MELROSE — Amado Caballeo listened closely as Mayor Bill de Blasio warned regulars at the Leon Senior Center on East 152nd Street to seek medical treatment if they had flu-like symptoms that could signal Legionnaires' disease.
"This is a form of pneumonia and we can treat it with antibiotics," de Blasio said during his Tuesday visit, an attempt to quell fears during the city's largest and deadliest outbreak of Legionnaires' disease.
So far, the outbreak has been contained to the South Bronx, where it has killed 12 people and sickened a total of 119. Twenty buildings in and around the cluster zone have tested positive for legionella, the bacteria that causes the disease. Of the people who have died in the outbreak, all but one was over 40 and all had underlying health issues.
"Everything he said was good," said Caballeo, 77, a retired factory worker. "I listened because no one wants to be sick."
The real problem is that the neighborhood he has called home for 45 years is "on the bottom," Caballeo said, as he left the senior center with his cane on one side and his home health aide on the other.
"This area is abandoned," he added. "It's real below."
City officials have acknowledged the Legionnaires' outbreak couldn't have hit a worse neighborhood in New York City.
People with underlying illness such as asthma and compromised immune systems, an effect of HIV and AIDS, are more susceptible to legionella.
The South Bronx neighborhoods affected by the outbreak have one of the highest asthma rates in the country, as well as the highest new HIV infection rate in the city, studies show.
A 2013 study from state health officials found that The Bronx has the highest number of annual asthma deaths in the state, at approximately 58, and the highest age-adjusted asthma death rate, at 43.5 deaths per million residents.
Neighborhoods such as Mott Haven and Hunts Point are referred to as "asthma alley."
The South Bronx also counts one out of four new HIV infections in the city and more than one out of three AIDS death, according to the Department of Health.
Legionnaires' disease in the city grew 230 percent from 2002 to 2009, according to a study last year by the health department.
The pattern of growth also "followed a socioeconomic gradient, with highest incidence occurring in the highest poverty areas," the study found. In high-poverty neighborhoods there are three cases of legionella per 100,000 people, versus only 1.2 per 100,000 people in low-poverty neighborhoods.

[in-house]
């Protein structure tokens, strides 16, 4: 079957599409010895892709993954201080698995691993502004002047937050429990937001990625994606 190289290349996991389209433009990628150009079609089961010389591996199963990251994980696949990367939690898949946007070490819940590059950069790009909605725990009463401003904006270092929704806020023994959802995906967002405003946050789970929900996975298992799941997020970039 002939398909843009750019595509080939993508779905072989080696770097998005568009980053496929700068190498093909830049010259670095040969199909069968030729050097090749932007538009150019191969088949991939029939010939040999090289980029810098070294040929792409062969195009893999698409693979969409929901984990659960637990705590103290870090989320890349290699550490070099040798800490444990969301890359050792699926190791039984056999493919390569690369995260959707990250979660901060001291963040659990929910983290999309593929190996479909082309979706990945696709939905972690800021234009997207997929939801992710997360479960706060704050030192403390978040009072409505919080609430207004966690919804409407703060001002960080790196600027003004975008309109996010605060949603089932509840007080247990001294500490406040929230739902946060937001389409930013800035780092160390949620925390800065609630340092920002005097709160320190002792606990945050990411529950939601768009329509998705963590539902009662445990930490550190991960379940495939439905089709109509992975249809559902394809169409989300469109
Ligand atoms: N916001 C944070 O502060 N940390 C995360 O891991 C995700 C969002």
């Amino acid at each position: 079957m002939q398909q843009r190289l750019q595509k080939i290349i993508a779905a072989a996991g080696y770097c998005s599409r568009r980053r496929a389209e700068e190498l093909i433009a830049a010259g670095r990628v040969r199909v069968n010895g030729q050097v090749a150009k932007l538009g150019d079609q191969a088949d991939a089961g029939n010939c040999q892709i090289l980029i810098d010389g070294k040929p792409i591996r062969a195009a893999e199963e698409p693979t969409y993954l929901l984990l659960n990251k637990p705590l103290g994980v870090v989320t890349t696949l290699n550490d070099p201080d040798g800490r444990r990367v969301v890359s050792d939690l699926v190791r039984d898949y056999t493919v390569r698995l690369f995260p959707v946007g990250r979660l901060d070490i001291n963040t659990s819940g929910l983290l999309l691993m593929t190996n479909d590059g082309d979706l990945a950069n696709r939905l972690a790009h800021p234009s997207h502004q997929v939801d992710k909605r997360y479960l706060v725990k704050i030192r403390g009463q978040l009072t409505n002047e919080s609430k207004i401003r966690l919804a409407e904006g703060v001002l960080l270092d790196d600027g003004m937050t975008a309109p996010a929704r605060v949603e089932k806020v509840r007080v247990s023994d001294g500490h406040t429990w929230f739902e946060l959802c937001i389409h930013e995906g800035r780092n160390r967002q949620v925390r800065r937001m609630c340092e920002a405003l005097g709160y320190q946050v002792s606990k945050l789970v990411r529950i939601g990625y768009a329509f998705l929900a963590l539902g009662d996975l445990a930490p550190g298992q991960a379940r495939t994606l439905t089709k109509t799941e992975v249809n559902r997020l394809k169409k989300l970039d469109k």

Additionally, South Bronx is the poorest congressional district in the country.
Diabetes is also another risk factor for being affected by legionella, the study found. The South Bronx has a diabetes rate of 16 percent, double the national average.
The study concluded that the "findings suggest systematic differences in the risk for acquiring Legionella infection based on neighborhood-poverty level" and that "these socioeconomic disparities in disease should be of concern to public health policy makers."
De Blasio insists there is great concern.
"I think the entire mission of this administration is to address the reality of the South Bronx and other communities that haven’t had a fair shake for decades," de Blasio said Wednesday.
"One of the poorest areas in the nation, the poorest congressional district in the nation — this is a community that’s suffered for many decades. Part of our sense of mission is we have to address the inequalities of the South Bronx in health care and in many, many other areas as well," he added.
Health and Hospitals Corporation head Dr. Ram Raju said his agency was taking steps to address long-standing health issues such as asthma and diabetes in poor communities across the city.
"South Bronx gets a special treatment, because, as [the] mayor pointed out, there is a large health care disparity in [the] South Bronx," said Raju, who didn't offer specifics.
The administration's response has come under criticism from the likes of Comptroller Scott Stringer, who said the city "didn't scramble the planes fast enough" Wednesday on a local radio show. The mayor called that assertion "absolutely inaccurate."
Before the city and the state agreed to pass joint legislation governing the inspection and cleaning of cooling towers, Gov. Andrew Cuomo said the state was "taking matters into our own hands" and invited in the Centers for Disease Control to The Bronx for a situation that appeared "critical," he added.
"It is almost like a bad science-fiction movie," Cuomo said during an interview Friday on NY1, in describing the outbreak.
America Peguaro, 41, a home health aide, said she wasn't pleased with the city's response to the outbreak.
"They've been moving kind of slow to handle this," she said, while passing by the Leon Senior Center on her way to a grocery store with her son minutes after the mayor departed. "They should've taken action to help us faster and had less talk," she added.
Bronx Assemblyman Michael Blake represents areas where the outbreak occurred. He said he wasn't surprised that Legionnaires' had hit the community hard because of existing issues.
"It's a decades-old problem," Blake said outside Lincoln Hospital. As the outbreak spread, Blake said there was both a sense of anxiety and weariness among his constituents.
"You have a multitude of issues happening at once in this community. Poverty and community-challenged public health being two of the biggest," he said. "This, unfortunately, is not new."
But Blake said he was hopeful the city and state would "use this outbreak to fix the broader issues of basic health and economic opportunity."
Caballeo isn't sure that's going to happen.
"They don't fix anything around here," he said.